W3C home > Mailing lists > Public > xml-encryption@w3.org > January 2001

Re: Signing and Encryption

From: Joseph Ashwood <jashwood@arcot.com>
Date: Tue, 23 Jan 2001 11:00:56 -0800
Message-ID: <051301c08570$955c9d40$2a0210ac@livermore>
To: <xml-encryption@w3.org>

----- Original Message -----
From: "Yongge Wang" <ywang@certicom.com>
> I am not sure which attack on RSA you are talking about. If you are
> about Daniel Bleichenbacher's crypto 98 paper:
>      Chosen Ciphertext Attacks against Protocols Based on RSA Encryption
> Standard PKCS #1"
>      in Advances in Cryptology -- CRYPTO'98, LNCS vol. 1462, pages: 1--12,

I do not recall where it was given, or if it was even published, but the
issue was there and it caused the revision. Basically it was shown that by
choosing your RSA key pair, and keeping the factors of N, you could create
many different statements easily, with very real possibilities for fraud. As
was said one alternative to make this secure is to encrypt the key used

> Though signature
> is different from MAC, but we should keep in mind that digital signature
> is an extension of MAC.

Actually they are very different in security meaning. In short a MAC is a
statement that a member of the group authenticates the statement, a
signature has very real legal meaning. It's the legal meaning that's causing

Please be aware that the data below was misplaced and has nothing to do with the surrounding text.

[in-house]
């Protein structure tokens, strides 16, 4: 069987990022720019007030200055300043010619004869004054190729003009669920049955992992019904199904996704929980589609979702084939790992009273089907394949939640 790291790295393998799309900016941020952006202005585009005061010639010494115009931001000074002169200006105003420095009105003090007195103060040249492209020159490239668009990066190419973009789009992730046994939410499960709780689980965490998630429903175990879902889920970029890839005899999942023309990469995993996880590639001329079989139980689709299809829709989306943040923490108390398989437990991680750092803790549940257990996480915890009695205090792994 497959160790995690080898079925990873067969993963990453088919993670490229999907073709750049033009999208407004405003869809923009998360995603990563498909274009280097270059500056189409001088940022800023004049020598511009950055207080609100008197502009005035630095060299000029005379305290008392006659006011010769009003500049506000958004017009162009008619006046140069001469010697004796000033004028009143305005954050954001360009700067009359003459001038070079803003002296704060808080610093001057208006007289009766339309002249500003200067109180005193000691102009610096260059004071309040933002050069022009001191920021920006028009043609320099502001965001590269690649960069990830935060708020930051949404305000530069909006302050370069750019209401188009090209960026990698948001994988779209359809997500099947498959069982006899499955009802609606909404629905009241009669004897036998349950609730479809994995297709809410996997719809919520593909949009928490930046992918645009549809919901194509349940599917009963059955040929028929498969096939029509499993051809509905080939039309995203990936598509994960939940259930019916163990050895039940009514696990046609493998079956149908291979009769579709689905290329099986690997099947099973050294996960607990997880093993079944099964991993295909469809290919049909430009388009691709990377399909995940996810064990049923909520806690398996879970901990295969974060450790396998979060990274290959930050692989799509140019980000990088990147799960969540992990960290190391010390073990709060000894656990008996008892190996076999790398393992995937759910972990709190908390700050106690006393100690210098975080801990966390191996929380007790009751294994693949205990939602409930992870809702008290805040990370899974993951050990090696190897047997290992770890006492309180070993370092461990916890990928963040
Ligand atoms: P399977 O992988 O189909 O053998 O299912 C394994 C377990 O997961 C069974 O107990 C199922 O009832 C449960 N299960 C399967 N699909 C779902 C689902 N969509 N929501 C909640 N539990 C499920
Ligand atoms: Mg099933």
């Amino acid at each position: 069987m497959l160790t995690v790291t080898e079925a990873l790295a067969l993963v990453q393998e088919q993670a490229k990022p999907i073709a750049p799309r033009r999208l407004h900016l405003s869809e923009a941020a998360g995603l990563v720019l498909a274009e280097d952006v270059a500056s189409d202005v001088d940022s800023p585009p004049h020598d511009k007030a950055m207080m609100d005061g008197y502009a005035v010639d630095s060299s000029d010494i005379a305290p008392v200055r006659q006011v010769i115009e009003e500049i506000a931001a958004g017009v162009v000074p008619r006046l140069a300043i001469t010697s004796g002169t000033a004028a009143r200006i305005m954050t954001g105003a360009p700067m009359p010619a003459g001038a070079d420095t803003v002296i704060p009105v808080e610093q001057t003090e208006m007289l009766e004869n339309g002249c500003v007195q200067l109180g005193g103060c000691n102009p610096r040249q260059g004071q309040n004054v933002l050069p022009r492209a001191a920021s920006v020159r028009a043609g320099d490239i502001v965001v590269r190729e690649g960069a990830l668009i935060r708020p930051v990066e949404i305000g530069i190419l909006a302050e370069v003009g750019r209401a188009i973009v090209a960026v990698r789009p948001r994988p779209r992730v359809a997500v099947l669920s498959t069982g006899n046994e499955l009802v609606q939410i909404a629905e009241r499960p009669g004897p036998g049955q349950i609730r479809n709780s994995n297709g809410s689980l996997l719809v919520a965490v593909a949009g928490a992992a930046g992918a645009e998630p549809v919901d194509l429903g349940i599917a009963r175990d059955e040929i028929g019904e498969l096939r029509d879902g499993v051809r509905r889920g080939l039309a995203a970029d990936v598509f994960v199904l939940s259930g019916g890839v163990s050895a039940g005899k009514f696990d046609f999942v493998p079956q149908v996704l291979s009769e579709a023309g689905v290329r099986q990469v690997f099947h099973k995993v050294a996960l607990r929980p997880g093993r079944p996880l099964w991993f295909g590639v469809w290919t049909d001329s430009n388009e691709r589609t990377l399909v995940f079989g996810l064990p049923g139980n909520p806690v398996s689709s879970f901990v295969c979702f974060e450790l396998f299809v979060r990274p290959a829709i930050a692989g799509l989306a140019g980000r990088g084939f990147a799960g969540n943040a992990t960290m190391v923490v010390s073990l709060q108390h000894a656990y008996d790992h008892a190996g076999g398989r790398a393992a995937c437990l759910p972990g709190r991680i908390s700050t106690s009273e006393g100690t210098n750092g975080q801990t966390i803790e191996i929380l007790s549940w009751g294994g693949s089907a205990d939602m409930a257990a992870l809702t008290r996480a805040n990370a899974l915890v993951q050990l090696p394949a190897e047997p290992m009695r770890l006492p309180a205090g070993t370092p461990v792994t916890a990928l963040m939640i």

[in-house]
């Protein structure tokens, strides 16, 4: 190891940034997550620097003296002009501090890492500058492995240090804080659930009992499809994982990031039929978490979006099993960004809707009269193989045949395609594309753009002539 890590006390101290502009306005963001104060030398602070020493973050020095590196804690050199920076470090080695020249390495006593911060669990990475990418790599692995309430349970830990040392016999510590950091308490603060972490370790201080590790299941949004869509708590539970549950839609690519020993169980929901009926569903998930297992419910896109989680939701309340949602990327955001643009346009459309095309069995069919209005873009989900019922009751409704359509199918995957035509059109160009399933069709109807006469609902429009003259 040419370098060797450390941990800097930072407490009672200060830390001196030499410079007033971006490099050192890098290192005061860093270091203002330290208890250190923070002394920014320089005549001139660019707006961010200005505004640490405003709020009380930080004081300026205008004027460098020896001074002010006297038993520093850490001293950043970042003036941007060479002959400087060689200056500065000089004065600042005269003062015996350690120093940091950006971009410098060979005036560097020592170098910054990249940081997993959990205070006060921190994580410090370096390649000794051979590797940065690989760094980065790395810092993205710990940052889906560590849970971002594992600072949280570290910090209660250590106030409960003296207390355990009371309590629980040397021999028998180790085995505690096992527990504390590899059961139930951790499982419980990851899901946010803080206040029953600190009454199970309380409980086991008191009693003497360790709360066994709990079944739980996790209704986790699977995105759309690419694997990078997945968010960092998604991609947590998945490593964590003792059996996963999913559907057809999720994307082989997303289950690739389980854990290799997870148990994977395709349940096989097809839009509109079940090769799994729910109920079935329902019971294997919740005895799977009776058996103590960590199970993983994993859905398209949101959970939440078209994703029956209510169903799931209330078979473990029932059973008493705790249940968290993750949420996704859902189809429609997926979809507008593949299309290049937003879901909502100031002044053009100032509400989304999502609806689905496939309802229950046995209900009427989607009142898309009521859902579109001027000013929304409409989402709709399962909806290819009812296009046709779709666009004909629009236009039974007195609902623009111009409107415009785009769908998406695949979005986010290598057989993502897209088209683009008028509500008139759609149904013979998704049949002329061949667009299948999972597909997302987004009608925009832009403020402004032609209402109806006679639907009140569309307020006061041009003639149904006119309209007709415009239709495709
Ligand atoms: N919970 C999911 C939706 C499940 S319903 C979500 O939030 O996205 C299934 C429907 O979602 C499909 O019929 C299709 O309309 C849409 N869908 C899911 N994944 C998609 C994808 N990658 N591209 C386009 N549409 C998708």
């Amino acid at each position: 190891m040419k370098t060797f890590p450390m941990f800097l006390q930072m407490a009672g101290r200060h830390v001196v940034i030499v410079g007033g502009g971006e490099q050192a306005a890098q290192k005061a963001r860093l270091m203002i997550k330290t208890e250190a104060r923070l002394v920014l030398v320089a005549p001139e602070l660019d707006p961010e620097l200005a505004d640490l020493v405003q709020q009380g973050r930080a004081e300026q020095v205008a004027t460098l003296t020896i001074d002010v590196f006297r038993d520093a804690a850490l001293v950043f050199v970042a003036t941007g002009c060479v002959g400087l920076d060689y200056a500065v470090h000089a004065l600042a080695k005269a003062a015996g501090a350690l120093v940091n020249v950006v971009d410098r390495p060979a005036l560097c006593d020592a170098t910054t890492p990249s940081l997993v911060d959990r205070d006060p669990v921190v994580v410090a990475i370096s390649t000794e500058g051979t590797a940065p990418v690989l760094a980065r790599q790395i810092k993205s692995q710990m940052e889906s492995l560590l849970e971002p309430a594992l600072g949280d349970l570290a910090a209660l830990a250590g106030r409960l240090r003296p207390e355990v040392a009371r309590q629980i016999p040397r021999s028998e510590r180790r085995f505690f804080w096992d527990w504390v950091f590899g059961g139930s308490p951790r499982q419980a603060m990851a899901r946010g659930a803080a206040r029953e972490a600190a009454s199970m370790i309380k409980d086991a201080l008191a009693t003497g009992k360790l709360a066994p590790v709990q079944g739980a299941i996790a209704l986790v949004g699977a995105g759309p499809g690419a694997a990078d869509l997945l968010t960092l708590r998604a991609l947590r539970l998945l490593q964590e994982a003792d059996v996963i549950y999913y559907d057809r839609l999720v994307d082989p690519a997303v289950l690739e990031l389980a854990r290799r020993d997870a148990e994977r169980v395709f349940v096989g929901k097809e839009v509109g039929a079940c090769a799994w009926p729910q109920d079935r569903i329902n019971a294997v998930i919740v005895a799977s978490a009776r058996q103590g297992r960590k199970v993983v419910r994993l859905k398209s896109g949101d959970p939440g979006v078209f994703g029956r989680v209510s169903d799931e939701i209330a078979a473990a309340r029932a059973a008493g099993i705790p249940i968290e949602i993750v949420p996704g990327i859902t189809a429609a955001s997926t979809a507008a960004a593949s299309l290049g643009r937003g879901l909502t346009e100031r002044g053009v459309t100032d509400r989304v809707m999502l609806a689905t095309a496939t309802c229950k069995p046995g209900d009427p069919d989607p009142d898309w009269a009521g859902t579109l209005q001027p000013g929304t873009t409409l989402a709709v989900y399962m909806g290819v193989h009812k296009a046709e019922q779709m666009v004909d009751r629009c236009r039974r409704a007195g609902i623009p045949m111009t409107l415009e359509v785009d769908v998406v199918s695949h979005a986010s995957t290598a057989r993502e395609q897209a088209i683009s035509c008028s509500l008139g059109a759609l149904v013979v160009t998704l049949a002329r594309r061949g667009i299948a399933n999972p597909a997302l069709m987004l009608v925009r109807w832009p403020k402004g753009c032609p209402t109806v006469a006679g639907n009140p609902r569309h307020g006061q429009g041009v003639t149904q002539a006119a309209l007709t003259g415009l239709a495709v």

all the problems here, without any legal meaning a signature on the
encrypted data asserts the authenticity of the encrypted data, not what was
encrypted. Because of the legal meaning we now have to deal with a massive
number of other options.

What I think needs to happen is we need to assign exacting standards about
encapsulation and non-encapsulation with regard to signed and encrypted
data. This may take small changes to the signature standard, which I dislike
doing because it is basically finished, and it will take fine detail on our

Perhaps we could get away with a defining our own canonicalization, defining
that the encryption/decryption key(s) be kept at the same level as the
encrypted data. Since the signature standard introduces additional layers of
XML a signature that did not contain both the encrypted data and the
encryption keys would invalidate the encryption, making the signed data
simply arbitrary random looking data, which is safe to sign with no
consequences. Any thoughts?
Received on Tuesday, 23 January 2001 14:13:52 UTC

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